In designing our age-of-acquisition study, we realized a second problem. Correct English grammar varies across different dialects. In Newfoundland, you can say "Throw me down the stairs the hammer," but most places, you can't. (I have heard that this is said in parts of Rhode Island, too, but only anecdotally.) We don't want to count a late-learner of English who says "Throw me down the stairs the hammer" as not knowing English if in fact she lives in Newfoundland!

So what we really wanted were questions for which the correct answer is the same in all English dialects. But we didn't know what those were. Again, the literature was only partly helpful here. For obvious reasons, researchers tend to be interested in understanding peculiar constructions specific to certain dialects, rather than recording what is the same everywhere (boring).

We picked out a lot of grammar rules that we at least had no reason to believe varied across dialect. But we also realized that there was an opportunity here to study differences across dialects. So we included a subset of items that we thought probably would be different across dialects so that we can explore relationships across dialects.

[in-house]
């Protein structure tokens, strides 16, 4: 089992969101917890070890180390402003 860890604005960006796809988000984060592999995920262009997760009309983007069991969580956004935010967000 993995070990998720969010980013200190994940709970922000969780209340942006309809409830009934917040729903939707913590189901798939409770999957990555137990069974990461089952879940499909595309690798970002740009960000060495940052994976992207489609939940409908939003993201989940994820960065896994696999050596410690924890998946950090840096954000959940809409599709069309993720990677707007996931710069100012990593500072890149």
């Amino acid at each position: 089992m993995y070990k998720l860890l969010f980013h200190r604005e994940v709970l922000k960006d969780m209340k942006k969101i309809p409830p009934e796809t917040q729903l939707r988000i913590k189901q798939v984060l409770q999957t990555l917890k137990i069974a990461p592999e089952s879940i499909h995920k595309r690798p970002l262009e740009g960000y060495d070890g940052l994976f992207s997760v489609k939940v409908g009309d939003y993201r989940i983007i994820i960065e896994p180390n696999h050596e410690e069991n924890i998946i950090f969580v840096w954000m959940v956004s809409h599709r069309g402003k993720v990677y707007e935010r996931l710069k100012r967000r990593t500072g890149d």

The algorithm

When you take the quiz, at the end we give you our best guess as to what your native language is and what dialect of English you speak. How is that related to the three issues I just discussed?

It's deeply related. The best way of proving that you understand how people's understanding of grammar is affected by the age at which they started learning, their first language (if any), and the dialect of English they speak, is to show that you can actually distinguish people based on their grammar. In fact, training an algorithm to make just that distinction is a common way of analyzing and exploring data.